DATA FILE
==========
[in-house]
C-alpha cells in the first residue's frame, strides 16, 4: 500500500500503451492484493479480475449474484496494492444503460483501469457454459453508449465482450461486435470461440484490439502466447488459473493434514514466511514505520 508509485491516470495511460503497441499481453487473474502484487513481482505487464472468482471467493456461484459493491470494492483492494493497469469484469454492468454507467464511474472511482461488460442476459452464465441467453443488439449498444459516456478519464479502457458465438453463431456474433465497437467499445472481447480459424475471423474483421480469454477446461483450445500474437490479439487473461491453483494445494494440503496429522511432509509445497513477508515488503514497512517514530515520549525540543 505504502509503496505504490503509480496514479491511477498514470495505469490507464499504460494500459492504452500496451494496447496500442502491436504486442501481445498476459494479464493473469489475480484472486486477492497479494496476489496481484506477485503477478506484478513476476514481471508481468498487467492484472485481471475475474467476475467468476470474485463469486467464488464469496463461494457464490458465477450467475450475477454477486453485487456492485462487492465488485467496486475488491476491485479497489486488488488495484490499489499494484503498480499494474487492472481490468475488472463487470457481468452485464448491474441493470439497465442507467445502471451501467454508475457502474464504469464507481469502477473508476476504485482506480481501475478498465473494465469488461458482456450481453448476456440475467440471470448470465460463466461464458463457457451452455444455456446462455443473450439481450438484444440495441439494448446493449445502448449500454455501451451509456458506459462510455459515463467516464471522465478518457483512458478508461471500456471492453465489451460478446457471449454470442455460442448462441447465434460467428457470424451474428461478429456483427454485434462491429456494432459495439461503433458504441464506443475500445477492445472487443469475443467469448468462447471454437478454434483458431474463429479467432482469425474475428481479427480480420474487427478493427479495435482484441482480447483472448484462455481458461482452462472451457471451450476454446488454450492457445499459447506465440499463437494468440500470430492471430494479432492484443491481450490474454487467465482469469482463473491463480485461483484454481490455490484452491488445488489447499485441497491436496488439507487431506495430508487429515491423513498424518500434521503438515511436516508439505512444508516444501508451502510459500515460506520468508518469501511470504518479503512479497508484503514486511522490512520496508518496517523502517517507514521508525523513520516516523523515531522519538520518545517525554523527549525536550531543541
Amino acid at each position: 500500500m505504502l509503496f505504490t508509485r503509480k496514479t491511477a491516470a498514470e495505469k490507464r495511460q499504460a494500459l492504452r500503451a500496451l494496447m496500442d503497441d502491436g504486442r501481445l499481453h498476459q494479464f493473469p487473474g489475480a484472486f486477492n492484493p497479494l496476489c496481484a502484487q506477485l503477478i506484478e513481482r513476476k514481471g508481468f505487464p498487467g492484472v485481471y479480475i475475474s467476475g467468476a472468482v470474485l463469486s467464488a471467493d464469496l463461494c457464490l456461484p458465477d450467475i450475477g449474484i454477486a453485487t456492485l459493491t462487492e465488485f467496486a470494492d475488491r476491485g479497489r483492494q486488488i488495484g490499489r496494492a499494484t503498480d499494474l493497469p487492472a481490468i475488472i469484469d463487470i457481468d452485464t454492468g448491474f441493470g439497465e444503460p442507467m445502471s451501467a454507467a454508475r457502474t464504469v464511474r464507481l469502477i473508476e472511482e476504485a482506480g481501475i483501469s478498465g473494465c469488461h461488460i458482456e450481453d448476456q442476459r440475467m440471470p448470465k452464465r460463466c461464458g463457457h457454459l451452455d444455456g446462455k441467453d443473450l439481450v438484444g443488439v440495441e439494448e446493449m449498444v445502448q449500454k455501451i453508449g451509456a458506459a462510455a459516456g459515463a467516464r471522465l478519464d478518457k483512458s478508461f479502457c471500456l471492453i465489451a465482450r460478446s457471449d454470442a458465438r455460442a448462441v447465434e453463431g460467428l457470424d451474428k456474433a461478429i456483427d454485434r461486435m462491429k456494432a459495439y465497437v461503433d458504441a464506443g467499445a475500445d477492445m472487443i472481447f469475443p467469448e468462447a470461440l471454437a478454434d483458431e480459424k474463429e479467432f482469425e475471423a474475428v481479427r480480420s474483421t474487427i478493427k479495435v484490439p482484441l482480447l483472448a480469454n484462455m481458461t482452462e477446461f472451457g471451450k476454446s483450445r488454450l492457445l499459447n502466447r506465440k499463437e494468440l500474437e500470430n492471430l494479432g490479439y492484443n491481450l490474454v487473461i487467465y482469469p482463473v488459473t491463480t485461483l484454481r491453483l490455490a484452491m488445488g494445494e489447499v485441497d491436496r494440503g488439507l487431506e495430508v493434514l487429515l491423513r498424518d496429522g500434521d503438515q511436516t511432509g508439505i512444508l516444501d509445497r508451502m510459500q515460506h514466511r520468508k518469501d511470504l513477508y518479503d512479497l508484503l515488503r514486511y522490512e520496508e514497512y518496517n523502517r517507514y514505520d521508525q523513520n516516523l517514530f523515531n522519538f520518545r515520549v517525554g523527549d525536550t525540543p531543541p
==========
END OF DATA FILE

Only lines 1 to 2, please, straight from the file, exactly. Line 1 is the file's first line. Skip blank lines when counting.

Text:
[in-house]
C-alpha cells in the first residue's frame, strides 16, 4: 500500500500503451492484493479480475449474484496494492444503460483501469457454459453508449465482450461486435470461440484490439502466447488459473493434514514466511514505520 508509485491516470495511460503497441499481453487473474502484487513481482505487464472468482471467493456461484459493491470494492483492494493497469469484469454492468454507467464511474472511482461488460442476459452464465441467453443488439449498444459516456478519464479502457458465438453463431456474433465497437467499445472481447480459424475471423474483421480469454477446461483450445500474437490479439487473461491453483494445494494440503496429522511432509509445497513477508515488503514497512517514530515520549525540543 505504502509503496505504490503509480496514479491511477498514470495505469490507464499504460494500459492504452500496451494496447496500442502491436504486442501481445498476459494479464493473469489475480484472486486477492497479494496476489496481484506477485503477478506484478513476476514481471508481468498487467492484472485481471475475474467476475467468476470474485463469486467464488464469496463461494457464490458465477450467475450475477454477486453485487456492485462487492465488485467496486475488491476491485479497489486488488488495484490499489499494484503498480499494474487492472481490468475488472463487470457481468452485464448491474441493470439497465442507467445502471451501467454508475457502474464504469464507481469502477473508476476504485482506480481501475478498465473494465469488461458482456450481453448476456440475467440471470448470465460463466461464458463457457451452455444455456446462455443473450439481450438484444440495441439494448446493449445502448449500454455501451451509456458506459462510455459515463467516464471522465478518457483512458478508461471500456471492453465489451460478446457471449454470442455460442448462441447465434460467428457470424451474428461478429456483427454485434462491429456494432459495439461503433458504441464506443475500445477492445472487443469475443467469448468462447471454437478454434483458431474463429479467432482469425474475428481479427480480420474487427478493427479495435482484441482480447483472448484462455481458461482452462472451457471451450476454446488454450492457445499459447506465440499463437494468440500470430492471430494479432492484443491481450490474454487467465482469469482463473491463480485461483484454481490455490484452491488445488489447499485441497491436496488439507487431506495430508487429515491423513498424518500434521503438515511436516508439505512444508516444501508451502510459500515460506520468508518469501511470504518479503512479497508484503514486511522490512520496508518496517523502517517507514521508525523513520516516523523515531522519538520518545517525554523527549525536550531543541